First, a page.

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by David Barker HOLIDAY

Silver Bells lights up Lansing with fireworks, electric parade

lighting of luminaries (think candles), but for all intents and purposes it was the kind of thing you probably passed through on your way to somewhere else. “Back then it was just a few families milling around the downtown area, but now it has


grown so much,” said Tim Barron, local radio personality at 92.9-FM and Silver Bells host. Barron will be hosting the event for the 24th time. He does it to give back to the com-

munity, but at the same time he said he enjoys seeing “happy anticipation” on people’s faces. “The city comes more to life than ever,” Barron said. “Lights all along the building tops,

folks peering in shop windows, singing, cider, horses, a parade; it’s Christmas in Michigan and at the epicenter is the state tree. “It’s a time where everyone forgets about their problems for a little while,” Barron added.

“It’s the kind of attitude that goes with such a Rockwellian event.” There’s a little more flare and spectacle than a normal Rockwell – drawing in folks from

well outside the Lansing area. “There can be more than 100,000 people,” said Mindy Biladeau, Silver Bells’ executive

director. Biladeau is the director of downtownlansing Inc. which is putting on the show this year. “It typically grows every year, but it’s always somewhere in the neighborhood of 80,000

to 100,000 people,” Biladeau said. This year will kick off with the new Silver Bells Fun Run, a 2.5 mile run that will begin

in Ruetter Park in Lansing. After that the main event will kick off downtown when the Radio Disney Road Crew will “sing, dance and play” on the Capitol steps. From there the show will roll through the 15th annual Electric Light Parade, the lighting of the massive Michigan state tree, fireworks over the Capitol dome and finally a Josh Gordon concert hosted by Radio Disney. Silver Bells will be capped off the same way it has been for the last six years: a live old-time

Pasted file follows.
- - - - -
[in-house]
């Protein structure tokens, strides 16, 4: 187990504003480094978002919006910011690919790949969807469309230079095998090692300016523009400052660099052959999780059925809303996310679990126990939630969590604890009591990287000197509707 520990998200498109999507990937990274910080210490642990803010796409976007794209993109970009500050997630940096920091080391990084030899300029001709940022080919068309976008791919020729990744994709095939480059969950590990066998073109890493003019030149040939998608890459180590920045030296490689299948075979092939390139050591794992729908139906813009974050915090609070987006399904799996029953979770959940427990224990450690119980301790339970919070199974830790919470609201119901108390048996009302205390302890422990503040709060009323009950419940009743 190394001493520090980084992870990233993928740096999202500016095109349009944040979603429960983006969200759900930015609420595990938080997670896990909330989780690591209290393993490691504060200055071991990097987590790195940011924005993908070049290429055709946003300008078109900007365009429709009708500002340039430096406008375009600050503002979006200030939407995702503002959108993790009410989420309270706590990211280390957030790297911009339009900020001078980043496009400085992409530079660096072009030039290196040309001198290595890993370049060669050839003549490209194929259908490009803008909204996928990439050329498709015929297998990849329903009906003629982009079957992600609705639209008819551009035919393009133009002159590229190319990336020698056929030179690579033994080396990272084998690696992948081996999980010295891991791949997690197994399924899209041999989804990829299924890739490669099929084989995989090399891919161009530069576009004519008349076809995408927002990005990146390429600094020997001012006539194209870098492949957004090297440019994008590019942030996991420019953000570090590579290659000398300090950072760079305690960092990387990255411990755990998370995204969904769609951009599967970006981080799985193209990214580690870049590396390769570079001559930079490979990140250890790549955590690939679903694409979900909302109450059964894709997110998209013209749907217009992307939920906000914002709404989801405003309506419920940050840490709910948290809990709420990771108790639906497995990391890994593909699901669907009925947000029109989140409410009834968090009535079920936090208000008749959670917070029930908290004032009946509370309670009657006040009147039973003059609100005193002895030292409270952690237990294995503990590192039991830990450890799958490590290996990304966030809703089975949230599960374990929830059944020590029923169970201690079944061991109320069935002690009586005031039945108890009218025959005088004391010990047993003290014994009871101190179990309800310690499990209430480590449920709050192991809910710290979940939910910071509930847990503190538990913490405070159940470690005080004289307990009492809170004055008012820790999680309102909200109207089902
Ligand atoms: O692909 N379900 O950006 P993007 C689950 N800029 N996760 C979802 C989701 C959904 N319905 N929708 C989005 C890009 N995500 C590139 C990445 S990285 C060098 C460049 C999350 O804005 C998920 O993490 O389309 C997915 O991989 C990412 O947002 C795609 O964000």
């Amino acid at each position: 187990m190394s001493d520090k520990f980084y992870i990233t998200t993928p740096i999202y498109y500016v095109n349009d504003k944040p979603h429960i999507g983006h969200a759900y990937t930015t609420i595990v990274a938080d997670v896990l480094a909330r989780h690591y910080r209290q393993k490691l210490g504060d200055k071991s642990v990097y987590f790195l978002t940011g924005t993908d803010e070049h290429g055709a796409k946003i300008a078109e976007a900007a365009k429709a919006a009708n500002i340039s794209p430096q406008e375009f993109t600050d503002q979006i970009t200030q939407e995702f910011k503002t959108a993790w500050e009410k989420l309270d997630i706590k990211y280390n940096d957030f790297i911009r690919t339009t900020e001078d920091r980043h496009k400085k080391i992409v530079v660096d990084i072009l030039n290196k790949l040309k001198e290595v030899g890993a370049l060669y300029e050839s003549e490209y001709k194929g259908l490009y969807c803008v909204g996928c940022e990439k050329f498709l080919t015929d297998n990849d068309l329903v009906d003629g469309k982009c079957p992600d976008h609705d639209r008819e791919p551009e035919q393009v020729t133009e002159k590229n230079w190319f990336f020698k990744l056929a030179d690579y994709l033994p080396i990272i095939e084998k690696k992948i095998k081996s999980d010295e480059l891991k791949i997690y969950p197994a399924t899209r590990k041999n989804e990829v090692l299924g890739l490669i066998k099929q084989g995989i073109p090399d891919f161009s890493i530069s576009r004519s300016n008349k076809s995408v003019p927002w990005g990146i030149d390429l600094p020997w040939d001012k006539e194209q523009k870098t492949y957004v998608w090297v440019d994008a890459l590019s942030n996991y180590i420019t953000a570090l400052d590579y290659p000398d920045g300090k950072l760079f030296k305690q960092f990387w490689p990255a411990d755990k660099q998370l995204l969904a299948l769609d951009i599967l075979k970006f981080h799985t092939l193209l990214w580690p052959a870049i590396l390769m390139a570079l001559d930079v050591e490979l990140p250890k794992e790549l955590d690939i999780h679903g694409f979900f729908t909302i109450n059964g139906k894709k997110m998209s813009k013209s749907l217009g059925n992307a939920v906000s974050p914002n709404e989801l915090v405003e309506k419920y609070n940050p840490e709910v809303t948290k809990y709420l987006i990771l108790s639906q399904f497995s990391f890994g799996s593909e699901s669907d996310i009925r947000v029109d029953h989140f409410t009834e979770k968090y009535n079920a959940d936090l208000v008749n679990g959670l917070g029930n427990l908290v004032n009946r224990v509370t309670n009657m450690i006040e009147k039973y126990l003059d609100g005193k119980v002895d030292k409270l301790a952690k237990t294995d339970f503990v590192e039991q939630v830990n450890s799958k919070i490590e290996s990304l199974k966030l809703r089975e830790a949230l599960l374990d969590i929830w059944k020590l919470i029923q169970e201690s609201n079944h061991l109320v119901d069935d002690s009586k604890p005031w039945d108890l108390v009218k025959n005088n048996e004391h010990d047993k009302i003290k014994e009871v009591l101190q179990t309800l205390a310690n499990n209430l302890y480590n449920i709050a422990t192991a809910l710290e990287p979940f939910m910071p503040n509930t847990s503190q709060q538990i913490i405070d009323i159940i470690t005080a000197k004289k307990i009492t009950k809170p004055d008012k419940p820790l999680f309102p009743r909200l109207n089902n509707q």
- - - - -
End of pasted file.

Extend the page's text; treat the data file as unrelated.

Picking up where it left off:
radio show hosted by 89.7 FM (WLNZ) in LCC’s Dart Auditorium. If you’re wondering what exactly that entails, think National Public Radio’s “A Prairie Home Companion” or that one time Orson Welles had people thinking the U.S. was under attack by space aliens (go ahead, look it up). The radio show is a little piece of Americana organized by WLNZ Station Manager Dave Downing. “When it started, they were looking for something different to do to promote the station

and bring people to the campus,” Downing said. “We happened to come across the 1947 radio play that promoted the movie It’s a Wonderful Life.”

It went over so well that over the next few years WLNZ

have put on live radio plays such as the Miracle on 34th Street and this year’s production Meet me in St. Louis. “Meet me in St. Louis has a huge connection to the

Christmas season because it was the movie that introduced the song ‘Have yourself a merry little Christmas,’” Downing said.

Before the radio show people will have a chance to see attractions all over the downtown

area from live reindeer at the Lansing Center to El Ballet de Maria Luz at the Michigan Library and Historical Center. “It’s family friendly, high energy and exciting,” Biladeau said. “We like to think of it

as kicking off the holiday season in Michigan. And it basically shuts down the downtown Lansing area.” It’s a family event, yes, and there are a lot of activities aimed at kids. Still, it wouldn’t

hurt for students to drop in and check out the fireworks, caricature artists and Santa. It’s what some would call “good, clean fun.” n



T MIGHT SEEM THAT ONCE AN event attracts more than 1,000 people, it becomes the kind of thing that goes from holiday celebration to organized chaos fairly quickly. But when it comes to Silver Bells in the City, there still remains a sense of sharing

that is so often found in small gatherings. Back in 1985 when the event began, it was essentially a couple dozen people roaming around downtown Lansing; there was the



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